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AAA Music | 6 December 2019

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Jon Thorne & Danny Thompson – Watching The Well

| On 17, Oct 2010

Cinematic, evocative, dreamlike. I thought I should give you the three adjectives that will inevitably be used in describing ‘Watching The Well’, a classically-influenced instrumental album by Jon Thorne and Danny Thompson. Feeling like the soundtrack to the most exquisite and enigmatic film never made, they take cues from post-rock artists such as The Album Leaf as well as classical/Romantic-era pieces, minimalist composers, jazz, and hints of traditional music from around the globe.

Opener ‘Eicher’ is a gentle blend of modern minimalist layering techniques and classical instrumentation. Over the eerie electronic background come a classical cello and an Asian flute/clarinet melody. Whispers of hollow percussion and piano creep in, but the two main instruments are the focal point in their chilling and lonely beauty before an abrupt ending. ‘Hesse/Reprise’ is closer to minimalism in its sparse layers and experimentation in tone. An echoing guitar plays a haunting series of notes, flickering between twangs and harmonics as the echoes build up and shift. In the last forty seconds we are suddenly given a mournful operatic dirge: a solo female voice backed by cello. This skips onto the brief flamenco-toned guitar of ‘Joanna’.

Despite the harp strums of the intro, ‘Lost’ is a borderline electronic track, piano and double bass barely troubling the eerie electronic drones which blend into a mesmeric base around which the bass and piano tiptoe melodically, bending notes and fragmenting chords. ‘Molly’ is the logical follower, starting with pulsating electronic chimes, over which a mournful and dreamlike string melody is played. Phrasing is key here, the melody starting out what feels like a musical sentence before tailing off forlornly. Exotic guitar tantalises the listener further, and beautifully yet chillingly harmonised vocals add an extra something to raise the hairs on the back of the neck.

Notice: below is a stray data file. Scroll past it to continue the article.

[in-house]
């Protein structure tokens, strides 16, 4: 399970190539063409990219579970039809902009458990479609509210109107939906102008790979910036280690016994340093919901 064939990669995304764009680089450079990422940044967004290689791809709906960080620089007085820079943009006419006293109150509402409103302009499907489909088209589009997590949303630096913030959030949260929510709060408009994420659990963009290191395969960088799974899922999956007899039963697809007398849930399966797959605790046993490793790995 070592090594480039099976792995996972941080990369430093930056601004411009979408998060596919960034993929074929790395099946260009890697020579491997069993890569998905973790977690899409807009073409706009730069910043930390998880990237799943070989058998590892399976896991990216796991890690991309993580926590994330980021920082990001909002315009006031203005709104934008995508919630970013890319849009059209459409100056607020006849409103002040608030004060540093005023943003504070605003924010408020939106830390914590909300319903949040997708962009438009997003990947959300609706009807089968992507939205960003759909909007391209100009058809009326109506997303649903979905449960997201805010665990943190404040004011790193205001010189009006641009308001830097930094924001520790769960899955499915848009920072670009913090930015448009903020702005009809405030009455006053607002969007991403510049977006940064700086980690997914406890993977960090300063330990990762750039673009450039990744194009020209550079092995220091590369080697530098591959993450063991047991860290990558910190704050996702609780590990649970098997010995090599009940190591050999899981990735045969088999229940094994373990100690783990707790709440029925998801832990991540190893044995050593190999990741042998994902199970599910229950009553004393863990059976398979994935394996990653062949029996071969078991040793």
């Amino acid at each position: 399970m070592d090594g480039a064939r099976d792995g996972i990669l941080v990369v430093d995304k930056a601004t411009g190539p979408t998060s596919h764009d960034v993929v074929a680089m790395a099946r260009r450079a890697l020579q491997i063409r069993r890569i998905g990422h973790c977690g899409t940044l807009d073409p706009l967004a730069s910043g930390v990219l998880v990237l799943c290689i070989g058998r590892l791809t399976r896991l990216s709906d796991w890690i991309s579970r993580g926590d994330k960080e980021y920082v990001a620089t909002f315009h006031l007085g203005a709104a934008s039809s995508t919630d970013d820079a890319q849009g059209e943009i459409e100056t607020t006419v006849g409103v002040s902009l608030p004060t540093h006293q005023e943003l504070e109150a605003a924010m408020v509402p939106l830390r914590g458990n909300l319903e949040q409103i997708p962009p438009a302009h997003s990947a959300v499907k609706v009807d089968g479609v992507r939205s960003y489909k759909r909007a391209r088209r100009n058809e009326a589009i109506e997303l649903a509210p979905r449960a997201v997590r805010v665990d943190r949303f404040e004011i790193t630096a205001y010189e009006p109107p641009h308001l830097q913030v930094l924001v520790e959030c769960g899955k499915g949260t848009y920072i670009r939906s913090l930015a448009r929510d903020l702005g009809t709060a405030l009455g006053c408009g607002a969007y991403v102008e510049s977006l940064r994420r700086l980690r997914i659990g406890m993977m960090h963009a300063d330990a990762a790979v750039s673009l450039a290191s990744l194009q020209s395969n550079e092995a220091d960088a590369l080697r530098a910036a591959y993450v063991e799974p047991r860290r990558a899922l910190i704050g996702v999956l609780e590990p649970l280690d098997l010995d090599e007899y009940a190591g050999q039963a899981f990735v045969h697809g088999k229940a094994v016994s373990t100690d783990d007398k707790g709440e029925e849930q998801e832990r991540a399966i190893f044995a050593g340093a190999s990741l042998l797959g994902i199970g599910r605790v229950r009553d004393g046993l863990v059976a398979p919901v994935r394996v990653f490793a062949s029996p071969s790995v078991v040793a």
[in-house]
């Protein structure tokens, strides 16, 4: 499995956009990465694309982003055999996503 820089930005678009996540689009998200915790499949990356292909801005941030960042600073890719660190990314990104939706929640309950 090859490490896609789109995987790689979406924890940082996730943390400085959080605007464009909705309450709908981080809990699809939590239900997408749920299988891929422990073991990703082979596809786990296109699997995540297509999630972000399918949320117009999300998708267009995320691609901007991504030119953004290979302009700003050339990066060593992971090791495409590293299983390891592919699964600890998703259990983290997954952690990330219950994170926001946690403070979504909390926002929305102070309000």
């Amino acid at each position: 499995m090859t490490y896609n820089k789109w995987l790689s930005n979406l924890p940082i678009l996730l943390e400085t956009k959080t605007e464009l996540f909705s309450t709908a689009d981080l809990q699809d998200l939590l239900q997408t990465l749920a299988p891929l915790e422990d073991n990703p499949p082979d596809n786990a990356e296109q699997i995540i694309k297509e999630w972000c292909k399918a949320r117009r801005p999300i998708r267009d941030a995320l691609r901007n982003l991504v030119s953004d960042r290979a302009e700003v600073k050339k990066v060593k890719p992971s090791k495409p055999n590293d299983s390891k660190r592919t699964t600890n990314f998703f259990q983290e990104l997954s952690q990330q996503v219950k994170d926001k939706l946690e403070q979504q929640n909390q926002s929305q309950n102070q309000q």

A faltering, muted series of notes eases us into the fluttering double bass pizzicato and string section caresses of ‘The Generous Heart’. A harp and clarinet provide treble melody over warm basslines in a very welcome break from the earlier ghostlike overtones. Jazz bleeds effortlessly into classical to create an oasis of comfort, even when the spectral drones resurface to lead us to melancholy strings and vocals. As for ‘The Light That Guides’, it is the echo-drenched guitar that leads us in with a tune so chilling as to be glacial, framed by electronics and a hint of string murmurs. Once the string section truly starts, the tone is immediately sombre and dignified, as woodwind blends jazz and folk melodies create a lilting dirge to lead in the vocals, as the lone female voice treads gracefully along mournful scale patterns. Interplay between instruments is flawless and in possession of a subtle yet intense emotive power.

The same sense of tragic dignity tails the sombre strings of ‘The Tie That Binds’, where solid jazz bass and clarinet wind themselves around the sorrowful and almost ethereal soundscape before out of nowhere flourishes a full and angelic chorus to ornament the growing melody. The two character pieces of ‘Tom’ and ‘Victoria’ are a massive yet well-executed contrast, one being a fluttering piano piece with Oriental melodic hints, the other a slow, bassy piece with a sense of resignation and closure in the use of plaintive low notes and choral vocals.

The creeping harp of the title track is reminiscent of Joe Hisaishi’s exquisite soundtracks for Studio Ghibli, as is the gentle piano. The addition of jazz bass creates depth and diversity in the sound, and the end result is one of fascination as the music reaches a hypnotic climax and closure.

Despite moments where the stylistic contrast proves stilted, this is a masterful, truly staggering work. There is simply no weak track to be singled out, and although artsy instrumentals will never have mass appeal, this is a breathtaking album to be held in highest regard. This isn’t so much a collection of tracks as a journey through a narrative which can withstand repeated listens.

Author: Katie H-Halinski